General, Research, Technology

After treatment for Parkinson's disease, people lose their ability to swim

Researchers from the University of Zurich in Switzerlandpublished a report reporting nine reported cases in which patients with Parkinson's disease lost their ability to swim after treatment, namely after a deep brain stimulation (DBS) procedure. DBS can help patients control a number of neurological symptoms, such as muscle cramps and stiffness. This suggests that despite good motor skills, deep brain stimulation can lead to a person drowning. The report is published on the pages of the journal Neurology.

Parkinson's Disease Treatment Can Make Swimming Hazardous

What is Parkinson's disease?

Parkinson’s disease is called chronicneurological disease characteristic of older people. The disease affects the neural cells of the brain and is manifested by motor disorders, tremor of the limbs and limitation of mobility. With the further development of the disease, mental abilities worsen and mental illnesses develop. According to the World Health Organization (WHO), the number of people suffering from various neurological diseases, including Parkinson's disease, is approximately 50 million people worldwide.

How is Parkinson's disease treated?

According to the researchers, before treatment, everythingthe subjects had no swimming problems even after being diagnosed. It seems that an invasive procedure, which involves placing electrodes around the brain and heart to intercept erroneous electrical signals, is what caused a loss of ability to stay afloat. Despite the amazing picture, the researchers are not sure why DBS leads to such a side effect. The report notes that after treatment, patients have an improvement in motor functions, but in water the ability to coordinate disappears.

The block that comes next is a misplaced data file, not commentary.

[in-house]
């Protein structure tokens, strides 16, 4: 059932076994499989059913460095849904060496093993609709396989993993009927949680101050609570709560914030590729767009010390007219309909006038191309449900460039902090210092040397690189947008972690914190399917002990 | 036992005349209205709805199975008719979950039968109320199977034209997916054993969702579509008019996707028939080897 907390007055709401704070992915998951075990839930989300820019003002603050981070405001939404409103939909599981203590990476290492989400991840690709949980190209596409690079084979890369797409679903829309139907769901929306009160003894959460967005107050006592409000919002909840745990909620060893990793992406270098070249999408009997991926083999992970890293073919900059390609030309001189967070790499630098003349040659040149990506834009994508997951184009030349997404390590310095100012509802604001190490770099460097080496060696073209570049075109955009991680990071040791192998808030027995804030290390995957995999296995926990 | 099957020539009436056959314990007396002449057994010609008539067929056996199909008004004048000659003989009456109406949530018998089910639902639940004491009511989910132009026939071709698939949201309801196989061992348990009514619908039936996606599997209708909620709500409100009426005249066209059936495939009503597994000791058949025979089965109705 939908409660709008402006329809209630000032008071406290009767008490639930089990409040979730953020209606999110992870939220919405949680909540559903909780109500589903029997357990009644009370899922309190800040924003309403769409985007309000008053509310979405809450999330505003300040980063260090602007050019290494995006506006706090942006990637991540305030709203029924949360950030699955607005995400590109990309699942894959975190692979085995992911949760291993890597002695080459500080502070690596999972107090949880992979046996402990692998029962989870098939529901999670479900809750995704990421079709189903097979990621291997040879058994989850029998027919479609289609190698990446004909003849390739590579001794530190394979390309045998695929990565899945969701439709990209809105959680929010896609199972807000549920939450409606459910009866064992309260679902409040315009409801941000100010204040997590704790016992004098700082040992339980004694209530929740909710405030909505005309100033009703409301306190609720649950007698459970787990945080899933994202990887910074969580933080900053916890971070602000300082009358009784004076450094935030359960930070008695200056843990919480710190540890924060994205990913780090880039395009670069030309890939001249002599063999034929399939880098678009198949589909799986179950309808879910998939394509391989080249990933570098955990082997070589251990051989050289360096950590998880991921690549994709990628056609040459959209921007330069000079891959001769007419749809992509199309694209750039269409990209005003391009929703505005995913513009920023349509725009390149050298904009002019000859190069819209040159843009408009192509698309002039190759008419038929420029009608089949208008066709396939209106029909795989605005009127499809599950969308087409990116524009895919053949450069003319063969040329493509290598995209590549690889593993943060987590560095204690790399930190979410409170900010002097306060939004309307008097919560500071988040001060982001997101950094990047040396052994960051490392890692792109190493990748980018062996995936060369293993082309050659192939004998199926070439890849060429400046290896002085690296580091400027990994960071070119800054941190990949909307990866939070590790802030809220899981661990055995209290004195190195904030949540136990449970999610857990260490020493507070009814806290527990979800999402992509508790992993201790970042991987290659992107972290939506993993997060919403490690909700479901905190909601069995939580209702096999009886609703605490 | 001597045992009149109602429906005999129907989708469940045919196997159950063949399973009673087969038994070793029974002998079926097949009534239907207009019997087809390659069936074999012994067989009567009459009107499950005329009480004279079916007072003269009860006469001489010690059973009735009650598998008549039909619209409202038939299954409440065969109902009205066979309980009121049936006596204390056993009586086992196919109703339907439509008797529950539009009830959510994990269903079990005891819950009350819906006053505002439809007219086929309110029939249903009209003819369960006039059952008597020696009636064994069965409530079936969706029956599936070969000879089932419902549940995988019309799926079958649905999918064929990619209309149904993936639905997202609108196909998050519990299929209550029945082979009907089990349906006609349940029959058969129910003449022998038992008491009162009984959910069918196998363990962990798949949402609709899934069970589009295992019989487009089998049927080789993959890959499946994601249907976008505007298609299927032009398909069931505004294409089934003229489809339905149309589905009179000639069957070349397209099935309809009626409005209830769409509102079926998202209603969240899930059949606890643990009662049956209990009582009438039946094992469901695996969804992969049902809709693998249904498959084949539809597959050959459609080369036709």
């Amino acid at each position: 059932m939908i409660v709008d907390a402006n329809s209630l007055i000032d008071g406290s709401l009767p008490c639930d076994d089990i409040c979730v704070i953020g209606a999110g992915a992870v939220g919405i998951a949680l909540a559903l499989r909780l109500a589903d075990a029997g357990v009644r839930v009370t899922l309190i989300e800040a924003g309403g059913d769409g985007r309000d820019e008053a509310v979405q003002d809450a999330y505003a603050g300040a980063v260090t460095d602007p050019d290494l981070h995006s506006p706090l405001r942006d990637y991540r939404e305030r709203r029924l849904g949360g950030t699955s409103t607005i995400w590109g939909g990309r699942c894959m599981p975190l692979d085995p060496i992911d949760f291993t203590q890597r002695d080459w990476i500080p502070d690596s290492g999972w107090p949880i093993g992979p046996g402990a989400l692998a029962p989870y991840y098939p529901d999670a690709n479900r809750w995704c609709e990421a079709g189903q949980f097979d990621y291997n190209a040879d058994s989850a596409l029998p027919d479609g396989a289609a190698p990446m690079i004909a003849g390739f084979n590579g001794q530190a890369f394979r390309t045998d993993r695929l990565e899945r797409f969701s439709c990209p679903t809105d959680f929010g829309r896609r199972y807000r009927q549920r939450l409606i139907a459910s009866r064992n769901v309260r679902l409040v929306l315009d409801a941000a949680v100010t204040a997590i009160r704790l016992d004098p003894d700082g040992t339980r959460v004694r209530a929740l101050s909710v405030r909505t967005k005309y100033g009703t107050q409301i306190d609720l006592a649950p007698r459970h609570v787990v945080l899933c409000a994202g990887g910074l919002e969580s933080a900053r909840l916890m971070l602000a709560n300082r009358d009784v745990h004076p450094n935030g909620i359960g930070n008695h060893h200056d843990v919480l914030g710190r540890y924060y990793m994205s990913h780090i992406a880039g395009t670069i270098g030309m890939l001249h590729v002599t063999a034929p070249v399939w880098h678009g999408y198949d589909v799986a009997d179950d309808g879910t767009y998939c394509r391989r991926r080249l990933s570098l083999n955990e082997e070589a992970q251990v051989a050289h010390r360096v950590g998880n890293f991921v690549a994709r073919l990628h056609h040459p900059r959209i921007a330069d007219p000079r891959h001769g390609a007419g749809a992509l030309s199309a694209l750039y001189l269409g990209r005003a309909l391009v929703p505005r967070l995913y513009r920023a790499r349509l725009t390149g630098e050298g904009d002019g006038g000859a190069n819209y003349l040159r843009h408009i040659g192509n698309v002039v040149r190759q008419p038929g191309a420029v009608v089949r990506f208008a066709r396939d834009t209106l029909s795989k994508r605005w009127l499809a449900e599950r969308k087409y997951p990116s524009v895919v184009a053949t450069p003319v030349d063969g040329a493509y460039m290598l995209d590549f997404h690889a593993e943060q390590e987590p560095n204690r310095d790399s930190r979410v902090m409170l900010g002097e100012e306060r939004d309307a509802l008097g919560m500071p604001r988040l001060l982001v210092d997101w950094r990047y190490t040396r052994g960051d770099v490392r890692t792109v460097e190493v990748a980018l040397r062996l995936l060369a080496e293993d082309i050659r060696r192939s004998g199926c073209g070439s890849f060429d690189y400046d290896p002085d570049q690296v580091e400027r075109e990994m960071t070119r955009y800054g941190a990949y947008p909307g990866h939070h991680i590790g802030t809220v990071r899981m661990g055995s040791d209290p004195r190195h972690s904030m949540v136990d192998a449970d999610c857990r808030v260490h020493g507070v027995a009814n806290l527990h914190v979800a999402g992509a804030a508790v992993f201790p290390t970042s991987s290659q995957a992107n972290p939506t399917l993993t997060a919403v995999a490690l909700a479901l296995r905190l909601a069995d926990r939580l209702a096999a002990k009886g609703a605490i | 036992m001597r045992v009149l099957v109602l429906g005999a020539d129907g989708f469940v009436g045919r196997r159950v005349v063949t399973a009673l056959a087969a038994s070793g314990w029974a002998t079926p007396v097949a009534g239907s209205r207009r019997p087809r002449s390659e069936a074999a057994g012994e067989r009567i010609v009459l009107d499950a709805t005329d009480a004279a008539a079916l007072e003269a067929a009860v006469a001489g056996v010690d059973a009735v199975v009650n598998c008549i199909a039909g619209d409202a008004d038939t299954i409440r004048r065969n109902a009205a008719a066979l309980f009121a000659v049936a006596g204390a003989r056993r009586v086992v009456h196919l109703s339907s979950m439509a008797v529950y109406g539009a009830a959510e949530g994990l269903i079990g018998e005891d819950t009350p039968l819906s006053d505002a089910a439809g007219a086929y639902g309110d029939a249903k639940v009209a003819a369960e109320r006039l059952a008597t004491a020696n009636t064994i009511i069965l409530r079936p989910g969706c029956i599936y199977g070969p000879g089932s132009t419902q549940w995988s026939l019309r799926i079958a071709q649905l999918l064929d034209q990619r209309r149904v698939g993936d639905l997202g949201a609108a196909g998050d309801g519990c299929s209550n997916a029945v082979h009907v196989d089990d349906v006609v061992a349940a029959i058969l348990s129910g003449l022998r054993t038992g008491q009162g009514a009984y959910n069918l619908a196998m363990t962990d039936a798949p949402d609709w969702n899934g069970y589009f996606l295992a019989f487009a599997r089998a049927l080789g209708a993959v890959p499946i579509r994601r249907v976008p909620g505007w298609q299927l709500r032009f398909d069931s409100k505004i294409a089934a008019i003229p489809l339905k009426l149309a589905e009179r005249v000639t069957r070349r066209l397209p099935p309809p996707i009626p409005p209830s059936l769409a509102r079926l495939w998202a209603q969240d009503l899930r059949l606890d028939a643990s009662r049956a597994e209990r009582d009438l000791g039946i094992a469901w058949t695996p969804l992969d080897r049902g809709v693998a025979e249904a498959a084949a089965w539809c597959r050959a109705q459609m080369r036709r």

Many bacteria live in the pools

Scientists' interest in the side effect of the proceduremost likely it was caused by the news that one of the patients jumped into the lake and nearly drowned. Researchers later learned that three out of nine patients were able to swim only after turning off the devices. Note that this is not the first time that scientists notice this strange connection. In 2015, researchers from Australia reported four similar case studies that lasted two decades. Three patients drowned after a sudden loss of swimming ability after DBS. Moreover, patients who have undergone the procedure also noted violations of other specific physical abilities, such as playing golf or skiing. Scientists have achieved tremendous success in the fight against previously incurable diseases.

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Today, this side effect leaves scientistsmore questions than answers. Further research is needed to understand what is going on in the patient’s body. Despite the fact that only a few cases are presented in the new document, the main reason why the doctors decided to write a report was to raise public awareness. Although the main reason may still be unknown, the decision to go for a swim after the DBS procedure may cost people with Parkinson's disease life.